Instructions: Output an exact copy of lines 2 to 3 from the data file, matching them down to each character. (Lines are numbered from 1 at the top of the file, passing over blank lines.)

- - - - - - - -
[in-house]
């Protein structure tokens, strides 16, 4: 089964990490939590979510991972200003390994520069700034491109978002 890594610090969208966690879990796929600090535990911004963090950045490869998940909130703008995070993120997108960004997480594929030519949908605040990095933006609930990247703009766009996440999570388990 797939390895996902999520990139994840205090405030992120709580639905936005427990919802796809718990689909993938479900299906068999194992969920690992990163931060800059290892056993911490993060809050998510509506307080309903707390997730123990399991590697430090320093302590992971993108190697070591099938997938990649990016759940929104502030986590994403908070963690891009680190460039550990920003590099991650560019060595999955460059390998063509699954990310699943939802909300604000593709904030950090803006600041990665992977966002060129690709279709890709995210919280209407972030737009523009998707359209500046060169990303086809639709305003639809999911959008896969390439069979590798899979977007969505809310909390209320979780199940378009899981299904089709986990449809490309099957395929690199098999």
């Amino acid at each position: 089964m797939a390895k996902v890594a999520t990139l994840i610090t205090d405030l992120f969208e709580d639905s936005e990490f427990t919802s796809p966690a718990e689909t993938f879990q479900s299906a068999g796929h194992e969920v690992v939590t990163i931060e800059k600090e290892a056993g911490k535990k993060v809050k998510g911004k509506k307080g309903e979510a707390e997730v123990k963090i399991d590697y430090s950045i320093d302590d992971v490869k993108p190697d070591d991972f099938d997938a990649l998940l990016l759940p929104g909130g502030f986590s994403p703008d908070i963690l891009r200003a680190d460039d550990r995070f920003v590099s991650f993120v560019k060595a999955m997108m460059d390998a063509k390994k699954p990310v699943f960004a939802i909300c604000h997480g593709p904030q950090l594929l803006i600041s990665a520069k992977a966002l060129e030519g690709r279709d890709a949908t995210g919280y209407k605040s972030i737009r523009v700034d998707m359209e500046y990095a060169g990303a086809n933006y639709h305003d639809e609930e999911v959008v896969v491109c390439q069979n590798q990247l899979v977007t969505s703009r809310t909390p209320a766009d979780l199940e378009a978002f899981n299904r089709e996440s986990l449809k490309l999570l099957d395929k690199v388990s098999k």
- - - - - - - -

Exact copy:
């Protein structure tokens, strides 16, 4: 089964990490939590979510991972200003390994520069700034491109978002 890594610090969208966690879990796929600090535990911004963090950045490869998940909130703008995070993120997108960004997480594929030519949908605040990095933006609930990247703009766009996440999570388990 797939390895996902999520990139994840205090405030992120709580639905936005427990919802796809718990689909993938479900299906068999194992969920690992990163931060800059290892056993911490993060809050998510509506307080309903707390997730123990399991590697430090320093302590992971993108190697070591099938997938990649990016759940929104502030986590994403908070963690891009680190460039550990920003590099991650560019060595999955460059390998063509699954990310699943939802909300604000593709904030950090803006600041990665992977966002060129690709279709890709995210919280209407972030737009523009998707359209500046060169990303086809639709305003639809999911959008896969390439069979590798899979977007969505809310909390209320979780199940378009899981299904089709986990449809490309099957395929690199098999």
């Amino acid at each position: 089964m797939a390895k996902v890594a999520t990139l994840i610090t205090d405030l992120f969208e709580d639905s936005e990490f427990t919802s796809p966690a718990e689909t993938f879990q479900s299906a068999g796929h194992e969920v690992v939590t990163i931060e800059k600090e290892a056993g911490k535990k993060v809050k998510g911004k509506k307080g309903e979510a707390e997730v123990k963090i399991d590697y430090s950045i320093d302590d992971v490869k993108p190697d070591d991972f099938d997938a990649l998940l990016l759940p929104g909130g502030f986590s994403p703008d908070i963690l891009r200003a680190d460039d550990r995070f920003v590099s991650f993120v560019k060595a999955m997108m460059d390998a063509k390994k699954p990310v699943f960004a939802i909300c604000h997480g593709p904030q950090l594929l803006i600041s990665a520069k992977a966002l060129e030519g690709r279709d890709a949908t995210g919280y209407k605040s972030i737009r523009v700034d998707m359209e500046y990095a060169g990303a086809n933006y639709h305003d639809e609930e999911v959008v896969v491109c390439q069979n590798q990247l899979v977007t969505s703009r809310t909390p209320a766009d979780l199940e378009a978002f899981n299904r089709e996440s986990l449809k490309l999570l099957d395929k690199v388990s098999k």